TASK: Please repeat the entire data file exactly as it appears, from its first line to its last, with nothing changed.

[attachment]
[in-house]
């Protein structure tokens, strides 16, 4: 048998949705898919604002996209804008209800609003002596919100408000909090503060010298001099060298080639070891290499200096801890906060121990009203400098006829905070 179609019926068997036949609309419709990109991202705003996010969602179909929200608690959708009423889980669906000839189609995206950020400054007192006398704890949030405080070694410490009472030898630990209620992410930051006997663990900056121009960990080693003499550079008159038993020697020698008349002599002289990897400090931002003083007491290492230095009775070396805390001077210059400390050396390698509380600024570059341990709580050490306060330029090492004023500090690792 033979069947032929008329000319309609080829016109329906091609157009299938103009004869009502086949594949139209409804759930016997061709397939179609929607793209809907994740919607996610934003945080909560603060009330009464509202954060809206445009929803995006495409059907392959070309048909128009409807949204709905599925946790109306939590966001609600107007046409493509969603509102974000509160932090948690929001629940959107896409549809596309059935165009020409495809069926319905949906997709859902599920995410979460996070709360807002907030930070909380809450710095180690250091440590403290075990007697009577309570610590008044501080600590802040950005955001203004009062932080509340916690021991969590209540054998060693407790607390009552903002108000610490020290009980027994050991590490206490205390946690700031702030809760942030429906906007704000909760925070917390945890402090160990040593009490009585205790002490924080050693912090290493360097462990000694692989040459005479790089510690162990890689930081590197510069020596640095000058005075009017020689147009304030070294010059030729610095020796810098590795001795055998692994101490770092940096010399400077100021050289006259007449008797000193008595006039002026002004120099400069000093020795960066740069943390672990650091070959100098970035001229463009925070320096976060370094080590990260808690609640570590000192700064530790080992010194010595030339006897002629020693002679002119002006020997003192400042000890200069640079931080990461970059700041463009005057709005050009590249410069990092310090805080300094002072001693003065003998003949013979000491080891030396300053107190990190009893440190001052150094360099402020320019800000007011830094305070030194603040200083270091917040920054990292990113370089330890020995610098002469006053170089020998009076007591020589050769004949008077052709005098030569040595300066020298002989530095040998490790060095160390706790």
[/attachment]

[in-house]
């Protein structure tokens, strides 16, 4: 048998949705898919604002996209804008209800609003002596919100408000909090503060010298001099060298080639070891290499200096801890906060121990009203400098006829905070 179609019926068997036949609309419709990109991202705003996010969602179909929200608690959708009423889980669906000839189609995206950020400054007192006398704890949030405080070694410490009472030898630990209620992410930051006997663990900056121009960990080693003499550079008159038993020697020698008349002599002289990897400090931002003083007491290492230095009775070396805390001077210059400390050396390698509380600024570059341990709580050490306060330029090492004023500090690792 033979069947032929008329000319309609080829016109329906091609157009299938103009004869009502086949594949139209409804759930016997061709397939179609929607793209809907994740919607996610934003945080909560603060009330009464509202954060809206445009929803995006495409059907392959070309048909128009409807949204709905599925946790109306939590966001609600107007046409493509969603509102974000509160932090948690929001629940959107896409549809596309059935165009020409495809069926319905949906997709859902599920995410979460996070709360807002907030930070909380809450710095180690250091440590403290075990007697009577309570610590008044501080600590802040950005955001203004009062932080509340916690021991969590209540054998060693407790607390009552903002108000610490020290009980027994050991590490206490205390946690700031702030809760942030429906906007704000909760925070917390945890402090160990040593009490009585205790002490924080050693912090290493360097462990000694692989040459005479790089510690162990890689930081590197510069020596640095000058005075009017020689147009304030070294010059030729610095020796810098590795001795055998692994101490770092940096010399400077100021050289006259007449008797000193008595006039002026002004120099400069000093020795960066740069943390672990650091070959100098970035001229463009925070320096976060370094080590990260808690609640570590000192700064530790080992010194010595030339006897002629020693002679002119002006020997003192400042000890200069640079931080990461970059700041463009005057709005050009590249410069990092310090805080300094002072001693003065003998003949013979000491080891030396300053107190990190009893440190001052150094360099402020320019800000007011830094305070030194603040200083270091917040920054990292990113370089330890020995610098002469006053170089020998009076007591020589050769004949008077052709005098030569040595300066020298002989530095040998490790060095160390706790």